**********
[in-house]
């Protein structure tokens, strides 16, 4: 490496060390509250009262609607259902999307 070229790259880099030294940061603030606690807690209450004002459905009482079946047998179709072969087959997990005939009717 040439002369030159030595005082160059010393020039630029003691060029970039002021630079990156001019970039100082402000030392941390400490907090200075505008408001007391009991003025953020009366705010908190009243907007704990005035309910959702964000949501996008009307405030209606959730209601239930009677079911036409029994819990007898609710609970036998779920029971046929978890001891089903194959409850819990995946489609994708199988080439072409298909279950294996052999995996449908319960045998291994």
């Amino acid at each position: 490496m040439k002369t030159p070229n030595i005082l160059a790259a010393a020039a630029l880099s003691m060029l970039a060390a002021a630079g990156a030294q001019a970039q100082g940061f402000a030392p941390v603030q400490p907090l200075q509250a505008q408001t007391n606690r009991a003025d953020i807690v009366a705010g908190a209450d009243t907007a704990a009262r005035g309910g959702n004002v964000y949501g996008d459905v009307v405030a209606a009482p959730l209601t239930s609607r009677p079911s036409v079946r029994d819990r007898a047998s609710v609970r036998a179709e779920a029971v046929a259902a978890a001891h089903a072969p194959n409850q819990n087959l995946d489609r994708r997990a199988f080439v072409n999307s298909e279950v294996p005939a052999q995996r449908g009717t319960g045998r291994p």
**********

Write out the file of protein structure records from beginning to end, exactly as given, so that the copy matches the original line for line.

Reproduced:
[in-house]
């Protein structure tokens, strides 16, 4: 490496060390509250009262609607259902999307 070229790259880099030294940061603030606690807690209450004002459905009482079946047998179709072969087959997990005939009717 040439002369030159030595005082160059010393020039630029003691060029970039002021630079990156001019970039100082402000030392941390400490907090200075505008408001007391009991003025953020009366705010908190009243907007704990005035309910959702964000949501996008009307405030209606959730209601239930009677079911036409029994819990007898609710609970036998779920029971046929978890001891089903194959409850819990995946489609994708199988080439072409298909279950294996052999995996449908319960045998291994």
């Amino acid at each position: 490496m040439k002369t030159p070229n030595i005082l160059a790259a010393a020039a630029l880099s003691m060029l970039a060390a002021a630079g990156a030294q001019a970039q100082g940061f402000a030392p941390v603030q400490p907090l200075q509250a505008q408001t007391n606690r009991a003025d953020i807690v009366a705010g908190a209450d009243t907007a704990a009262r005035g309910g959702n004002v964000y949501g996008d459905v009307v405030a209606a009482p959730l209601t239930s609607r009677p079911s036409v079946r029994d819990r007898a047998s609710v609970r036998a179709e779920a029971v046929a259902a978890a001891h089903a072969p194959n409850q819990n087959l995946d489609r994708r997990a199988f080439v072409n999307s298909e279950v294996p005939a052999q995996r449908g009717t319960g045998r291994p």